When using a handgun for self-defense against a human attacker, the projectile first has to penetrate skin to be effective. Then even if it does not strike bone, it has to be able to traverse boundary layers of greater density while maintaining its momentum without being drastically deviated off-course. Light projectiles like .380 Auto have relatively little momentum and loose speed and energy quickly at such boundary layers, and are much more easily knocked off course by denser layers of tissue.

It has been common with .380 Auto JHPs to find either inadequate penetration or inadequate and unreliable expansion. Now it appears that there might be a handful of loads that offer acceptable expansion and penetration in ballistic gelatin, but keep in mind that those projectiles have probably been engineered specifically to produce those results in that very specialized medium, and will likely not come close to doing so in real tissue. I figure to subtract around 4" of penetration from the results seen in ballistic gelatin from what might be expected in human tissue, and possibly more with very low-mass projectiles.
 

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Have both calibers....the 380 micro only comes out on real hot days when there is little to prevent printing in the pocket. I don't carry the 380 too much otherwise as it may not do the best in cold weather when there are layers and layers to keep a bad guy warm.
 

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I hear ya Ranger, generally speaking the heavier clothing even out here in the sweltering heat of the summer, during winter, requires a heavier bullet to provide adequate penetration and expansion. That is why I only carry my .380 using Hornady Critical Defense rounds during the dead heat of the summer, and a 9mm or .45acp during the winter with a heavier projectile, offering better penetration thru heavy clothing and bone.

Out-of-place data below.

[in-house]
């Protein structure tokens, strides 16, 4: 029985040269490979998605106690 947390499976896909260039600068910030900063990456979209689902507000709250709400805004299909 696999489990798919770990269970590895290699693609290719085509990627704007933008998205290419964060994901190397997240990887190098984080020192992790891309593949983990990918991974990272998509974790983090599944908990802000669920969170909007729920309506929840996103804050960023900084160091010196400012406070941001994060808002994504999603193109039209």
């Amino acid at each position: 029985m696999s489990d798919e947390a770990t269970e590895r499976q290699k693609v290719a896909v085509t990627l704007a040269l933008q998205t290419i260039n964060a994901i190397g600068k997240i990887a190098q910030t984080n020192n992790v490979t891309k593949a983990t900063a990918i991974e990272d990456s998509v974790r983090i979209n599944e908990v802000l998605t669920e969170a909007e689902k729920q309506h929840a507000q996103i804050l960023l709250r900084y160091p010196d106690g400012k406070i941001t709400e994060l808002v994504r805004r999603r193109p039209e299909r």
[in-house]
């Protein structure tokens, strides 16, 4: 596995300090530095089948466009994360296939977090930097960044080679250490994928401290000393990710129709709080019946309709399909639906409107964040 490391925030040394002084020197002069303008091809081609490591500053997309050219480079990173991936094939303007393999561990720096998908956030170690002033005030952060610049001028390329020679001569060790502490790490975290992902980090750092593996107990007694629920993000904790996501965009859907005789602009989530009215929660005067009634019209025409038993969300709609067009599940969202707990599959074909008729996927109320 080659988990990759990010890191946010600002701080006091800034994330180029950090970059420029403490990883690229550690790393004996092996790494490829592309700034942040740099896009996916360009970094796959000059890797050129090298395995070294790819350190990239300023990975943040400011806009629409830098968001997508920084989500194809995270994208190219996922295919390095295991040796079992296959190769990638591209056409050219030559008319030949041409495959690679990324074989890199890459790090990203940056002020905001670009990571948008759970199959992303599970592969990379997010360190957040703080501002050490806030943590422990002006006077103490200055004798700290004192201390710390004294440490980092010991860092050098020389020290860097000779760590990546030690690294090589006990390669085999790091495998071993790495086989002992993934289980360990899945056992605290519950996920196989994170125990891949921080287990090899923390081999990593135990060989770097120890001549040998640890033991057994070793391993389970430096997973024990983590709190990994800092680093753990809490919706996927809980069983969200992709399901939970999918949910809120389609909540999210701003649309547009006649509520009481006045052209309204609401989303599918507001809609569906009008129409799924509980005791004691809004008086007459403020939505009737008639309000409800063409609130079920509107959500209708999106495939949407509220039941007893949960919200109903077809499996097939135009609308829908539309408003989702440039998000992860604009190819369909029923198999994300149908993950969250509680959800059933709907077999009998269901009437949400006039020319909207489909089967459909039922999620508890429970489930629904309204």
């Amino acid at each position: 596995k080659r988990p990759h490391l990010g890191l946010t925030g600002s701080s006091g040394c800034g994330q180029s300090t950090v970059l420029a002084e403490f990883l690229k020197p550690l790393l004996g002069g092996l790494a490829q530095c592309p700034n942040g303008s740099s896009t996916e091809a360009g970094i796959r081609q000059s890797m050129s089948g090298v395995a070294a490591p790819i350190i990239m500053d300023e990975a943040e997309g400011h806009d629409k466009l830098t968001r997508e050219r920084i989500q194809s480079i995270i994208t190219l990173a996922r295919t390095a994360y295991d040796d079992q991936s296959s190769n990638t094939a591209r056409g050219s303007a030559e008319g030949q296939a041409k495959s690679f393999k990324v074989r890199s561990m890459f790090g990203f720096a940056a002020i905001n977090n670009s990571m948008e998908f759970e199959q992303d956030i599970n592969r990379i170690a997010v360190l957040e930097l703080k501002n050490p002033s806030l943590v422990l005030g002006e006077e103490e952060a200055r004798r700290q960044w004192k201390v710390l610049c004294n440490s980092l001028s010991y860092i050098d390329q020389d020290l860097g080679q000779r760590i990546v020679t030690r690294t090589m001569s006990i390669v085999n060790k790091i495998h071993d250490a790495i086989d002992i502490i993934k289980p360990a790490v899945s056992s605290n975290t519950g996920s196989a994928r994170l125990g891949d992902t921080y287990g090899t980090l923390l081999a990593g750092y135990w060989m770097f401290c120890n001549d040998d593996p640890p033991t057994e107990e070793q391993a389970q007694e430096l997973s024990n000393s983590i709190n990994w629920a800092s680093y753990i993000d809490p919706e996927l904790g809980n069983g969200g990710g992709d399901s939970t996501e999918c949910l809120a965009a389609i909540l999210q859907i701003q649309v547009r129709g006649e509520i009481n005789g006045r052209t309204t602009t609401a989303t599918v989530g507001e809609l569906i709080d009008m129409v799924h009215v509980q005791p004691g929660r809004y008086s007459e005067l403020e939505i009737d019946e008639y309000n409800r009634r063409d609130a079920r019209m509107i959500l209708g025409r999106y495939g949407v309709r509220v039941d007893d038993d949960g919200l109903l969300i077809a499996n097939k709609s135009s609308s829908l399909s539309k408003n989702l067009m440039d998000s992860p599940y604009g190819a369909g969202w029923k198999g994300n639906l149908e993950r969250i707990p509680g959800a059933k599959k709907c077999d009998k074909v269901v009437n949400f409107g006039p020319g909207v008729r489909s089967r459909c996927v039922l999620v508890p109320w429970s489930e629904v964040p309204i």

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Discussion Starter #7
If anyone knows where I can purchase a precision trigger for my Ruger LC380 I would appreciate a heads up.
 

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These are some of the bullets I had laying around from my own testing in wet pack.

Honestly, they all pretty much penetrated within about 3 inches of each other. The 9mm penetrates the most and 380 ACP the least, the 38 special and 357 magnum in between those two. This is just a very small sample of what I've tested throughout the years.

I do all my testing with 2 layers of denim and 2 layers of a heavy cotton polo type shirt. My wet pack is approximately 12 inches thick and the only round that ever penetrated all the way through was the Ruger ARX 9mm. It also made a pretty impressive "wound channel."

I used a S&W Bodyguard for the 380 ACP, a Ruger LC9S for 9 mm, and a 2.25" Ruger Sp101 for 38 special and 357 magnum. Most everything always expands.
 

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If you like a 380 great, I like my Colt PL. Don't try to convince most people it is more effective than a 9 mm, I like my Glock.